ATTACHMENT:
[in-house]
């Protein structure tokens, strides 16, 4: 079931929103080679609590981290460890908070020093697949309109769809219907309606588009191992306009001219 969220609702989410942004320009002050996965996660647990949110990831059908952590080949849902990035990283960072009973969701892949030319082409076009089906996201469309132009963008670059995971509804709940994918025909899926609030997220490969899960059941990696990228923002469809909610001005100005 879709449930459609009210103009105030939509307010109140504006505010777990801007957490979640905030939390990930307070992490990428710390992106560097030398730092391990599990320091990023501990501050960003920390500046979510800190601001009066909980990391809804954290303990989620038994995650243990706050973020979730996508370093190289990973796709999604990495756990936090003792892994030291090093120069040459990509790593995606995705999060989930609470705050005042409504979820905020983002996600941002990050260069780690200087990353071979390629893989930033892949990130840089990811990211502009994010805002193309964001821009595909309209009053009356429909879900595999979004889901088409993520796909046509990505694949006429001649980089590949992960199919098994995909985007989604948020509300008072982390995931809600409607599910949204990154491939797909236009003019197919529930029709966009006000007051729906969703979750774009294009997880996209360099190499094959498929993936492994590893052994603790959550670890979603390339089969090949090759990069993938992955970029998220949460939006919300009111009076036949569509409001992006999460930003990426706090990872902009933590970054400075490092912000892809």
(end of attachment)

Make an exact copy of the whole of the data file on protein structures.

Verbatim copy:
[in-house]
């Protein structure tokens, strides 16, 4: 079931929103080679609590981290460890908070020093697949309109769809219907309606588009191992306009001219 969220609702989410942004320009002050996965996660647990949110990831059908952590080949849902990035990283960072009973969701892949030319082409076009089906996201469309132009963008670059995971509804709940994918025909899926609030997220490969899960059941990696990228923002469809909610001005100005 879709449930459609009210103009105030939509307010109140504006505010777990801007957490979640905030939390990930307070992490990428710390992106560097030398730092391990599990320091990023501990501050960003920390500046979510800190601001009066909980990391809804954290303990989620038994995650243990706050973020979730996508370093190289990973796709999604990495756990936090003792892994030291090093120069040459990509790593995606995705999060989930609470705050005042409504979820905020983002996600941002990050260069780690200087990353071979390629893989930033892949990130840089990811990211502009994010805002193309964001821009595909309209009053009356429909879900595999979004889901088409993520796909046509990505694949006429001649980089590949992960199919098994995909985007989604948020509300008072982390995931809600409607599910949204990154491939797909236009003019197919529930029709966009006000007051729906969703979750774009294009997880996209360099190499094959498929993936492994590893052994603790959550670890979603390339089969090949090759990069993938992955970029998220949460939006919300009111009076036949569509409001992006999460930003990426706090990872902009933590970054400075490092912000892809």